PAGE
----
Distinct kinetics of human DNA ligases I, IIIalpha, IIIbeta, and IV reveal direct DNA sensing ability and differential physiological functions in DNA repair Page: 3 of 29
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DNA ligases catalyze a common step in DNA replication, genetic recombination and DNA
repair. Consequently, defects in DNA ligation can cause cell lethality, increased genomic
instability and hypersensitivity to DNA damage . The DNA ligation reaction has three distinct
catalytic steps and involves covalent reaction intermediates. In eukaryotes, DNA ligases react
with ATP to form a covalent enzyme-adenylate intermediate. This first step occurs
independently of DNA whereas the subsequent two steps involve interactions between the DNA
ligase and its DNA substrate. In the second step, the AMP moiety is transferred to the 5'
phosphate terminus at a strand break to generate a covalent DNA adenylate intermediate.
Finally, the non-adenylated DNA ligase catalyzes phosphodiester bond formation in a reaction
that involves nucleophilic attack by the -OH group at the 3' terminus on the activated 5' DNA
adenylate and the release of AMP .
There are three human genes that encode DNA ligases, LIG1, LIG3 and LIG4 . Unlike
the LIG1 and LIG4 genes which encode a single DNA ligase polypeptide, the LIG3 gene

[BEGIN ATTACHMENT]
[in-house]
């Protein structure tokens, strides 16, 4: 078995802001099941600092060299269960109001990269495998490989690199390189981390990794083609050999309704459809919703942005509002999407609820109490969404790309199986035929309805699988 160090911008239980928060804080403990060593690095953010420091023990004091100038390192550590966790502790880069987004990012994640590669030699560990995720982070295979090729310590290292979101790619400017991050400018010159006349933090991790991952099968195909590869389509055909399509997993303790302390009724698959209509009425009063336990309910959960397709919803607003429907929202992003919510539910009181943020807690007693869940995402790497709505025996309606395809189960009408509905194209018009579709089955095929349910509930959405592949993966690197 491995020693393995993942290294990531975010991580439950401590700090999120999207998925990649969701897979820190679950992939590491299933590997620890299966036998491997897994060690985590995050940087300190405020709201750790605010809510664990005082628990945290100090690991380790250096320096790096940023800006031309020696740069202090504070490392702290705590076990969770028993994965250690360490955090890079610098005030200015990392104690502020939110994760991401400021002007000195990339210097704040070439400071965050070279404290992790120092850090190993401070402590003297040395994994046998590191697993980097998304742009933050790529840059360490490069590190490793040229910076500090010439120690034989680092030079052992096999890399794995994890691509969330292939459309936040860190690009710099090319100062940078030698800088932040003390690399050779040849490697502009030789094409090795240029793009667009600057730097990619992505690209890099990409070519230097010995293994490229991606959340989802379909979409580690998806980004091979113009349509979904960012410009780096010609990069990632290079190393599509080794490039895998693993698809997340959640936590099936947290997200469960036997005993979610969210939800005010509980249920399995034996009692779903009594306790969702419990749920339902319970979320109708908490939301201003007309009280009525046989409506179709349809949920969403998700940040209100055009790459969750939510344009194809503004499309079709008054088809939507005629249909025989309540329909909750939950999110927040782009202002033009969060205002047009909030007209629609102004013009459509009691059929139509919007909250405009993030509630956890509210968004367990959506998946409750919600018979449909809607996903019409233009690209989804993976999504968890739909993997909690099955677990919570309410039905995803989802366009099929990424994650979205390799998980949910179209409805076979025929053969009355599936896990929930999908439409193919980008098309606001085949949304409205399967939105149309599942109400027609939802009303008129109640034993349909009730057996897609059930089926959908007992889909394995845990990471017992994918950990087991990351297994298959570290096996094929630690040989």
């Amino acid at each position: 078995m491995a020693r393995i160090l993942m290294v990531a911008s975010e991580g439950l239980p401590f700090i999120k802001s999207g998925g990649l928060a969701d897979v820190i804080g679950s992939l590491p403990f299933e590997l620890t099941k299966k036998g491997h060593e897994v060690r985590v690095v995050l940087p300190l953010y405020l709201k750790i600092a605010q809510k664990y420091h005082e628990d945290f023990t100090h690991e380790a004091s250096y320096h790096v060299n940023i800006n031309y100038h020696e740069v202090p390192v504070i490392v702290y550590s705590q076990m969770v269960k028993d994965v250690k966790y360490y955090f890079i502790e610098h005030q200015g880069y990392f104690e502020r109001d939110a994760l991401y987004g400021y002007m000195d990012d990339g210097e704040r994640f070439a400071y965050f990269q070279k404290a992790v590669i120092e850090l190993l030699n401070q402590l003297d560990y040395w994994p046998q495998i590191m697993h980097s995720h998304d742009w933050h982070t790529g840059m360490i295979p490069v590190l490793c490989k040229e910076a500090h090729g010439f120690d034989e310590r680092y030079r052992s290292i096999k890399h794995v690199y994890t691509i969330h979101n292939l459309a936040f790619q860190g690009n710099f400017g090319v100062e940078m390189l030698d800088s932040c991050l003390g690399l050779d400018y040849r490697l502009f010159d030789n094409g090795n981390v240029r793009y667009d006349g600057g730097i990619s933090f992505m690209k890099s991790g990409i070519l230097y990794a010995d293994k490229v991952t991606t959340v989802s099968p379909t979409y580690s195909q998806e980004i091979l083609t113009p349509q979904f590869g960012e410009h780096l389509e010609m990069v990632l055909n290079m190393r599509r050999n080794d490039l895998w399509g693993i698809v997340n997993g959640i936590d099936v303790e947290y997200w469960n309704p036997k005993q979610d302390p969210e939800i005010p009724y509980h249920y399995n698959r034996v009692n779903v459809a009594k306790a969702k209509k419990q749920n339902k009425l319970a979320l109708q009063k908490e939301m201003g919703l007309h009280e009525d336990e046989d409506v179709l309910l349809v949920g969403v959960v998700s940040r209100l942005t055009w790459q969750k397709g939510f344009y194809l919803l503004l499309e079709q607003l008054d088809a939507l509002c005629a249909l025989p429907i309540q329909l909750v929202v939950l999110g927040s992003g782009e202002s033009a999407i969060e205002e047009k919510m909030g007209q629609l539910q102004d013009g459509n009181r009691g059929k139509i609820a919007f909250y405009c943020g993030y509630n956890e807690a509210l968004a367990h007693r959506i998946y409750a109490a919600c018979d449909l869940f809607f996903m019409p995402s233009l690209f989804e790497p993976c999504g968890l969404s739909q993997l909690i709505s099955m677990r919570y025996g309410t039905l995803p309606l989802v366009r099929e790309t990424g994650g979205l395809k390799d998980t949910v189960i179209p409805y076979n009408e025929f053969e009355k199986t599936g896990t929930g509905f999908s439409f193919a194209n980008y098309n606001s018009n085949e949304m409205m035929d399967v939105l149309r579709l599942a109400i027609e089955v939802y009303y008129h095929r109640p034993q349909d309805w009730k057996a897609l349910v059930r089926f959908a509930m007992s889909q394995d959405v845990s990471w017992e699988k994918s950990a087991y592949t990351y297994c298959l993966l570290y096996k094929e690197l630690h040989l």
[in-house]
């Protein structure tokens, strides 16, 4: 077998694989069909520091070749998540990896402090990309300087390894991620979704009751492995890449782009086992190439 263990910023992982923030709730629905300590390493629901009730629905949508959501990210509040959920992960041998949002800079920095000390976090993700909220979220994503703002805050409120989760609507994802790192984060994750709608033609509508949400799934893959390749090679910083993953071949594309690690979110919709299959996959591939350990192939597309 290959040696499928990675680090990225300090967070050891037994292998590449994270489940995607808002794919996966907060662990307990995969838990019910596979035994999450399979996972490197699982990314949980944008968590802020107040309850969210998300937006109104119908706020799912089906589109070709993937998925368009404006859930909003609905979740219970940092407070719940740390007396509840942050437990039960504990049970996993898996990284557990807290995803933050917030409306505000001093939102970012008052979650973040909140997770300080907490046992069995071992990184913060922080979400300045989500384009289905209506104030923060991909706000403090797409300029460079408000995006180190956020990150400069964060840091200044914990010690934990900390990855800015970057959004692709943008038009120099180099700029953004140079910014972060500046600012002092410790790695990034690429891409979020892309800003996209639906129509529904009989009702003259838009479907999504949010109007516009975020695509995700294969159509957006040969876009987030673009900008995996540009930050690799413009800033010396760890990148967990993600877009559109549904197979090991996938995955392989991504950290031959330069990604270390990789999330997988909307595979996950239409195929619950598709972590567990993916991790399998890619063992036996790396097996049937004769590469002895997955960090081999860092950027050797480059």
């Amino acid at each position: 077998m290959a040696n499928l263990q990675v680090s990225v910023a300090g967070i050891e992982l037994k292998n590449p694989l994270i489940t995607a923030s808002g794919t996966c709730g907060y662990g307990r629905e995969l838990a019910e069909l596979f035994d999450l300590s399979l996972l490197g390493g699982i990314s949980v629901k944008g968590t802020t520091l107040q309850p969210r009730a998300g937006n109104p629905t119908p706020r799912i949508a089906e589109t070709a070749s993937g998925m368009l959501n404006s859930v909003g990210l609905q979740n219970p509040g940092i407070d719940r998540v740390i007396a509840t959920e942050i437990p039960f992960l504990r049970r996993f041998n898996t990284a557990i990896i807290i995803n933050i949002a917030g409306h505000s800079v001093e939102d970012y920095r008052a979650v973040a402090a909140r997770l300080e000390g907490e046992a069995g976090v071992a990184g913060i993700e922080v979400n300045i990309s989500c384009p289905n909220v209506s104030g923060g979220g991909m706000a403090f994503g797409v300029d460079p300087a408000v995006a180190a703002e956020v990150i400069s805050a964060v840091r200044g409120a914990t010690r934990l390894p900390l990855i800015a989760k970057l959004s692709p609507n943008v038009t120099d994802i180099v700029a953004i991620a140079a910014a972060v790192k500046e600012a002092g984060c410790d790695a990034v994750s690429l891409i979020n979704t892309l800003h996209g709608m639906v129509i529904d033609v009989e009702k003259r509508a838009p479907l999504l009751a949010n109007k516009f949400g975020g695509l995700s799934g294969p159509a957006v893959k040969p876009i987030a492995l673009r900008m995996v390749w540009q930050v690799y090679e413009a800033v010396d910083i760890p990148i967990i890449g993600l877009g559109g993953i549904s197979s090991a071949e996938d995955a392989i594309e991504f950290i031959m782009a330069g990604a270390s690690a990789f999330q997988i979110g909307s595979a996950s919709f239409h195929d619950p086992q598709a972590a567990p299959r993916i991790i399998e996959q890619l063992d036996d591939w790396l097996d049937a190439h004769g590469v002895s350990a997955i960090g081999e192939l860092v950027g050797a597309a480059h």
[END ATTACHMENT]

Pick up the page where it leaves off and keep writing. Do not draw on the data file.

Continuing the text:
encodes nuclear and mitochondrial versions of DNA ligase lIla by alternative translation
initiation and a germ cell-specific version, DNA ligase lIP, by alternative splicing [2,3]. Mutations
in the LIG1 and LIG4 genes have been identified in humans and have been linked to cancer
predisposition and immunodeficiency [4-6]. Although no examples of human LIG3 mutations
have been observed, mutations in the genes encoding two proteins that associate with DNA
ligase Illa have been linked with neurodegenerative diseases, suggesting that DNA ligase Illa-
dependent repair pathways are critical in terminally differentiated neuronal cells [7,8].
The human DNA ligase polypeptides contain a conserved catalytic domain that is
flanked by different sequences that target these enzymes to various DNA metabolic pathways
. Both nuclear DNA ligase lIla and DNA ligase IV have a partner protein, XRCC1 and XRCC4
respectively, that is necessary for the stability and activity of the DNA ligase in vivo [9,10]. A
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Chen, Xi; Ballin, Jeff D.; Della-Maria, Julie; Tsai, Miaw-Sheue; White, Elizabeth J.; Tomkinson, Alan E. et al. Distinct kinetics of human DNA ligases I, IIIalpha, IIIbeta, and IV reveal direct DNA sensing ability and differential physiological functions in DNA repair, article, May 11, 2009; Berkeley, California. (digital.library.unt.edu/ark:/67531/metadc926316/m1/3/: accessed January 18, 2019), University of North Texas Libraries, Digital Library, digital.library.unt.edu; crediting UNT Libraries Government Documents Department.